WiFi hungry neighbours are slowing down your internet
99% of UK adults are unaware of all the factors that could be slowing down their WiFi
· These include their fridge freezer (90%), and neighbours’ routers (76%)
· Over a third (36%) believe it takes more than a month to switch broadband providers
UK, 21 June 2022 – Brand new research from Zen Internet reveals the UK’s WiFi woes. When it comes to broadband, almost all UK adults (99%) are unaware of all the common household items and scenarios which could potentially be interfering with their connectivity.
Zen’s findings reveal over three quarters (76%) of people surveyed in the UK with broadband don’t know their neighbours’ broadband router may be hindering their own connection. Other routers on their road, or the dozens in close proximity within an apartment block, could be blocking their own WiFi signal due to too many operating on the same channel, or their frequency bands clashing. Within the house, 90% didn’t know their refrigerator could also be drowning out WiFi connections due to interfering radio signals if positioned too close to the router.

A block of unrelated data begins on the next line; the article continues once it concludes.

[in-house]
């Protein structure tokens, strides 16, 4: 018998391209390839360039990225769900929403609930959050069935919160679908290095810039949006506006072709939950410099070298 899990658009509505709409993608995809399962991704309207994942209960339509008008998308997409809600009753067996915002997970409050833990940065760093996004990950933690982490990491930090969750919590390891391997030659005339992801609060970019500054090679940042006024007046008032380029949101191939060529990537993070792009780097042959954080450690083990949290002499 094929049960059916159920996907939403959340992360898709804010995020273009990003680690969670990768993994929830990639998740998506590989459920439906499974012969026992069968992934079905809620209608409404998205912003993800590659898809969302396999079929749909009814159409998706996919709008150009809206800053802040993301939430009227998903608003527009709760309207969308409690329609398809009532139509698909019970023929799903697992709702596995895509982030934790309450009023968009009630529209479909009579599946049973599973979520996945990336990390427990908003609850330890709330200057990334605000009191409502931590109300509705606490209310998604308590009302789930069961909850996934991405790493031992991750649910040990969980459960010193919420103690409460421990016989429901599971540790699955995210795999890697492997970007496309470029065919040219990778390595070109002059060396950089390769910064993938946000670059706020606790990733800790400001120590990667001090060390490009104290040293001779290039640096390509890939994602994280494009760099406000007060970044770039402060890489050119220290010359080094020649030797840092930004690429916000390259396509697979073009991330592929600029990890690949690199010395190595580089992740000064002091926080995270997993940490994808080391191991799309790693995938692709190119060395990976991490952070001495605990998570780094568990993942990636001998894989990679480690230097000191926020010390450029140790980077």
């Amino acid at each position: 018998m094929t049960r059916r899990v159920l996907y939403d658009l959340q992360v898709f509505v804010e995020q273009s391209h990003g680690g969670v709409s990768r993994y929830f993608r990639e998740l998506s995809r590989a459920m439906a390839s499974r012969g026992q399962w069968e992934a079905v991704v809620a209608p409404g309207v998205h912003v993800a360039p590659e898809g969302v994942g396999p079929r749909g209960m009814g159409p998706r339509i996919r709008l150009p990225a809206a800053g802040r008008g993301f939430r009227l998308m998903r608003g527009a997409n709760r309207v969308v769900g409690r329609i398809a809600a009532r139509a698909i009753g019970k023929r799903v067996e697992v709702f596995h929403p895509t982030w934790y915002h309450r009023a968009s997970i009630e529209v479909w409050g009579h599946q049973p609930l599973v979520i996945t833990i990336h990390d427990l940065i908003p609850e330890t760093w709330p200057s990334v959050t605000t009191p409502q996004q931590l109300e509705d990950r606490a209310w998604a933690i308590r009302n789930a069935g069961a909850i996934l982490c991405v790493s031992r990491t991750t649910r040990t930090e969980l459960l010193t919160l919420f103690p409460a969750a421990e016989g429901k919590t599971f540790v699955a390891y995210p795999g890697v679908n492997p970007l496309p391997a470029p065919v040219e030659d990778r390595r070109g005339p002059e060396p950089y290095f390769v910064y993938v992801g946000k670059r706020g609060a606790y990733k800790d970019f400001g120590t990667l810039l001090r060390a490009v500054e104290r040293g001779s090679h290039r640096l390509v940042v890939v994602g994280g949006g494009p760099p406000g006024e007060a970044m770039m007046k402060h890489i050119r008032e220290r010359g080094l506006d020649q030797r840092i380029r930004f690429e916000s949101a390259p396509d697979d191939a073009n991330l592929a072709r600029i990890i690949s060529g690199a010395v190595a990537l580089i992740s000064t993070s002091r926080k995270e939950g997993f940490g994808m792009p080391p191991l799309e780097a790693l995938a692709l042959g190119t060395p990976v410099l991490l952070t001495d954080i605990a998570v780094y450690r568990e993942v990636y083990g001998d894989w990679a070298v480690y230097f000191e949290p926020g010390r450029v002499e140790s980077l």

Almost a quarter (23%) of surveyed UK adults with broadband think devices must be placed next to a router to get the best connection. Surprisingly, almost one in seven (14%) also believe turning their router off at night can enhance its effectiveness the next day, with some perhaps turning it off for energy-saving reasons amidst the ongoing cost of living crisis.